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Studying the direct effects of forces on embryonic stem cell behaviour



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Verstreken, Christophe VCM  ORCID logo


Cells experience different mechanical cues from their local environment, including shear flow, forces applied by neighbouring cells, and substrate stiffness. These external signals influence cell behaviour, also in embryonic stem (ES) cells, where they could potentially affect pluripotency or differentiation. The precise effects of external forces on ES cells are confounded by forces inducing secondary changes to attachment or cell-cell signalling, which themselves can also influence cell behaviour.

In this study we developed a set-up to attach cells to elastic membranes using a novel functionalisation technique, and exposed them to single or cyclic stretch. We used this method to study the mechanosensitive response of ES cells. We found that stretching caused an immediate increase in the concentration of intracellular calcium, followed by a rapid decrease in some cells. On timescales of 1 - 2 h, stretching induced an increase in the expression of the immediate and early genes, but then cells became temporarily insensitive to subsequent mechanical signals. Stretching did not have a substantial impact on pluripotency and differentiation, as we showed using gene expression studies and a Rex1 reporter.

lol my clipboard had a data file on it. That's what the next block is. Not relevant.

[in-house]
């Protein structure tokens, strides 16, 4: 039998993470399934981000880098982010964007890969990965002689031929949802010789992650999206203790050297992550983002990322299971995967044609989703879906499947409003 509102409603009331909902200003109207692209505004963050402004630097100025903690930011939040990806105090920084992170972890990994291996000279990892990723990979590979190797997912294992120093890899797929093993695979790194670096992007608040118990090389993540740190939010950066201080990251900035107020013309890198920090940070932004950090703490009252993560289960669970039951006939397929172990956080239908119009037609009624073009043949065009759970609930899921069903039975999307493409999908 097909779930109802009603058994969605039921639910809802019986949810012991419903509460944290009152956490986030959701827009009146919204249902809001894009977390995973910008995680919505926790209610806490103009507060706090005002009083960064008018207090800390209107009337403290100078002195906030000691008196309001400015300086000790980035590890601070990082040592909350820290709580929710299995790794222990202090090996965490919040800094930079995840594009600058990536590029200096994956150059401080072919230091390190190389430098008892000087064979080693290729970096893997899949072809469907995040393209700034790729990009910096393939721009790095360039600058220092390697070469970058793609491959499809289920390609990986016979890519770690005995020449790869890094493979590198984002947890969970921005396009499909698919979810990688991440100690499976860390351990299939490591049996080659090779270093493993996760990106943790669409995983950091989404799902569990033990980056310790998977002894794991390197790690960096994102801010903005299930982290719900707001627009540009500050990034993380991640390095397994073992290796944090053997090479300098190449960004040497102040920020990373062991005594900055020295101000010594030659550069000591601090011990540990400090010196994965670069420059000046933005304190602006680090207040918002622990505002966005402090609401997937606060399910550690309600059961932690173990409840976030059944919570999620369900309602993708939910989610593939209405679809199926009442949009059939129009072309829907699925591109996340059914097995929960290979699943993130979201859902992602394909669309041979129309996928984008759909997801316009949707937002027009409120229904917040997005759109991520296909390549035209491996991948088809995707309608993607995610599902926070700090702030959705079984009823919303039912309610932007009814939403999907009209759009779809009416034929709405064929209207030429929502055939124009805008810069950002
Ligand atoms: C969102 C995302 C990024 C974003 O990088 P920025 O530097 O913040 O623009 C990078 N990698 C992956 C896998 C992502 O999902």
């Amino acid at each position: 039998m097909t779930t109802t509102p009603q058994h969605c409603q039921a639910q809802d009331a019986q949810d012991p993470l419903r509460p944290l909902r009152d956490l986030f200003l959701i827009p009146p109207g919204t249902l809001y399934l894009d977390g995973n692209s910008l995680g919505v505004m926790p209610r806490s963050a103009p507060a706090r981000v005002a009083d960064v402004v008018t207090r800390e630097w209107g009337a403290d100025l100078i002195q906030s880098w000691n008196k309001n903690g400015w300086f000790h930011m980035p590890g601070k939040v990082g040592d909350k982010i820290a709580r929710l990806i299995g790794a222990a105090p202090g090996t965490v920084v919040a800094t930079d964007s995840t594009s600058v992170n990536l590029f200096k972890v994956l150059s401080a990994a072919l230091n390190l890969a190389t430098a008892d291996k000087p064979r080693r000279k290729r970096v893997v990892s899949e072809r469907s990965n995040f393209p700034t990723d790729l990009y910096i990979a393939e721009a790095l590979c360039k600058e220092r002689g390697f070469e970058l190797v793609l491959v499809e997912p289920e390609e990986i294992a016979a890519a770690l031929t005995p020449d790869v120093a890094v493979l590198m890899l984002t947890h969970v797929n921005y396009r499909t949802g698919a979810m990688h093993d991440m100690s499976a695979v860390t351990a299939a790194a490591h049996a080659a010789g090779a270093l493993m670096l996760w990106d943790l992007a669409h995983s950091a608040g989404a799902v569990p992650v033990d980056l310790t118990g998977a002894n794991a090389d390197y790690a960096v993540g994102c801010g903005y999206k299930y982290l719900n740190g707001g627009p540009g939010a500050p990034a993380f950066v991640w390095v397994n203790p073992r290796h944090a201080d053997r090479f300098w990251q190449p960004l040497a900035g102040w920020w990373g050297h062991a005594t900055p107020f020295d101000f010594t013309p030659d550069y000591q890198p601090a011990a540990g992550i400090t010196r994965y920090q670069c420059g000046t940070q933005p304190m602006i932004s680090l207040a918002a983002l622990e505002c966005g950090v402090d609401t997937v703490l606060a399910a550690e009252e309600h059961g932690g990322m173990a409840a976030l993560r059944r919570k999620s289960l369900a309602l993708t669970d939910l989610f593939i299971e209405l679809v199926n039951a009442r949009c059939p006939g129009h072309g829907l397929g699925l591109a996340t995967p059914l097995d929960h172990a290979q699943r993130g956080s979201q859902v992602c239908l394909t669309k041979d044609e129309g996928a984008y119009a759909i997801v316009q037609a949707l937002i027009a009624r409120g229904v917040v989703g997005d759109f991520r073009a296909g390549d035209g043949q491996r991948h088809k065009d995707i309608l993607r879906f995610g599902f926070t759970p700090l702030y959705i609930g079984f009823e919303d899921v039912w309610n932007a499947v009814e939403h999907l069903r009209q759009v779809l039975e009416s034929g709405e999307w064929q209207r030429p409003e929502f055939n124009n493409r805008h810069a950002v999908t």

To study how ES cells' susceptibility to mechanical signals depended on media condition, stretch duration and stretch type, we performed RNA sequencing and used gene ontology techniques to investigate the involvement of specific pathways. We found that forces have a broad impact on the overall transcriptome that is highly culture media-dependent. However, a core transcriptional response, including the biosynthesis of membrane components and stress pathways, was largely preserved across the different conditions.

We supplemented our experimental findings with a conceptual model of force propagation in disordered environments, such as the nucleus of a cell. Using computational simulations, we studied how the large-scale behaviour of a disordered system depends on the microscopic structure. Contrary to common wisdom, we showed that disordered systems exhibit both positive and negative Poisson's ratios with equal probability.

Overall, on short timescales, stretching affected ES cells' calcium concentration and transcription. On longer timescales, ES cells' response was small in magnitude but broad in scope, with limited effects on pluripotency. As such, our results suggest that mechanosensitivity in ES cells is mediated primarily by tissue-wide changes to morphology and attachment.





Chalut, Kevin


pluripotency, forces, stem cells, biophysics, granular physics


Doctor of Philosophy (PhD)

Awarding Institution

University of Cambridge
EPSRC Studentship, Oliver Gatty Studentship